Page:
War could disrupt nearly half of global trade: Taiwan FM
War breaking out between China and Taiwan would, according to Taipei's foreign minister, cause nearly half of the world's trade to become paralyzed.
If a war were to break out in Taiwan, more than 40% of the global trade will be disrupted, which would bear terrible repercussions on the whole world, Taiwanese Foreign Minister Joseph Wu claimed on Sunday.
"Most of the countries are sure that this [escalation] will not happen as it would be a disaster not only for Taiwan but for China and the entire world. Economic consequences would be massive," the top diplomat said.
"Look at Taiwan's location — over 40% of goods delivered across the world are shipped through the [Taiwan] strait," he added.
The Taiwanese Foreign Minister highlighted during an interview with the Spanish ABC newspaper that the island is responsible for the production of offer 60% of the world's chips and 90% of the most advanced semiconductors.
"In the event of an escalation around the island, a Third World War could break out," Wu stressed.
This comes amid a period of tension with China heightened by a meeting between Taiwanese President Tsai Ing-wen Tsai and US House Speaker Kevin McCarthy, during a stopover by the Taiwan leader in the United States.
McCarthy was planning on visiting Taipei himself rather than receiving Tsai in California. But the decision to change the plan came to allegedly avoid escalation with China.
Tsai, who was on an official visit to Latin America, made two stopovers in the US during which she met with house speaker McCarthy and other legislators.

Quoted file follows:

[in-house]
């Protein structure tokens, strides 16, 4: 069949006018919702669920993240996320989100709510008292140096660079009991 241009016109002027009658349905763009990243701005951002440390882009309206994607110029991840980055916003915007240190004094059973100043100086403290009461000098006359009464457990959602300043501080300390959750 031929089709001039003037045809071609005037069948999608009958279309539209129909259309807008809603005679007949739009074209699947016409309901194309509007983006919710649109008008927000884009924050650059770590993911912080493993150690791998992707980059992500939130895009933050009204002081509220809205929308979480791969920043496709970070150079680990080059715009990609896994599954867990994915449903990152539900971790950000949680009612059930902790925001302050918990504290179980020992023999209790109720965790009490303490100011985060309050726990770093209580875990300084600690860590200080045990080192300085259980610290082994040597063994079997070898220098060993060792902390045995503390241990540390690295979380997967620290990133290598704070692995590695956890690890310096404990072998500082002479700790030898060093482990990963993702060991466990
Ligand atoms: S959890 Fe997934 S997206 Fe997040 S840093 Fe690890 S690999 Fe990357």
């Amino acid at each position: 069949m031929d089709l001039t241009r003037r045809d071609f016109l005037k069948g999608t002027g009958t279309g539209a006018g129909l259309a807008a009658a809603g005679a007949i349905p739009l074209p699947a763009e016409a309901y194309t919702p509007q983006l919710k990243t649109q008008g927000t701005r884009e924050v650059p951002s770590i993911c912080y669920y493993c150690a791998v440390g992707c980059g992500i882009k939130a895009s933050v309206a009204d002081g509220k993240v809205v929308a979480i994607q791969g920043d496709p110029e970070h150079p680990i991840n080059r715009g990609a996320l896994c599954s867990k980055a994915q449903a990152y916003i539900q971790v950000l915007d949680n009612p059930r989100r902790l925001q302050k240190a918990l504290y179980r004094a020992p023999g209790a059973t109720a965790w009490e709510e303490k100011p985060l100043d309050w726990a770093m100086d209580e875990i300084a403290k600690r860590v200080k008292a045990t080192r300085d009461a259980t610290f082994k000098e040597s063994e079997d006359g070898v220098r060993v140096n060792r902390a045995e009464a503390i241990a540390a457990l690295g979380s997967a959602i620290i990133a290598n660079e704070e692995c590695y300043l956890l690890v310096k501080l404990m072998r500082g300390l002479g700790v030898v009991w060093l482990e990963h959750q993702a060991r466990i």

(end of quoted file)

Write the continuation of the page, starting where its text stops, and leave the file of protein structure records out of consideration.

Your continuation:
The meeting between the two saw China announcing military drills near the Island.
Wu had warned earlier in the month that Taipei was preparing for a conflict with China in 2027.
"We are taking the Chinese military threat very seriously," Joseph Wu said on LBC's Tonight with Andrew Marr. I believe that 2027 is the year in which we must be serious."
US intelligence alleges that Chinese President Xi Jinping has ordered the country's military to be ready to "annex" Taiwan by 2027, while China's President has been emphasizing that the Taiwan issue "cannot be passed on from generation to generation" since being elected in 2012.
Other US officials believe a conflict will occur sooner rather than later. Gen Mike Minihan, a former deputy commander of the US Indo-Pacific Command, stated in January that his "gut" told him to expect a conflict in 2025.
The Taiwanese FM’s comments indicate the extent to which Taiwan plans to bolster support from the West ahead of a so-called invasion.
In particular, Wu stressed the extent to which the UK – and the rest of the world – is dependent on the semiconductors produced in Taiwan, which makes more than 90% of the most advanced computer chips.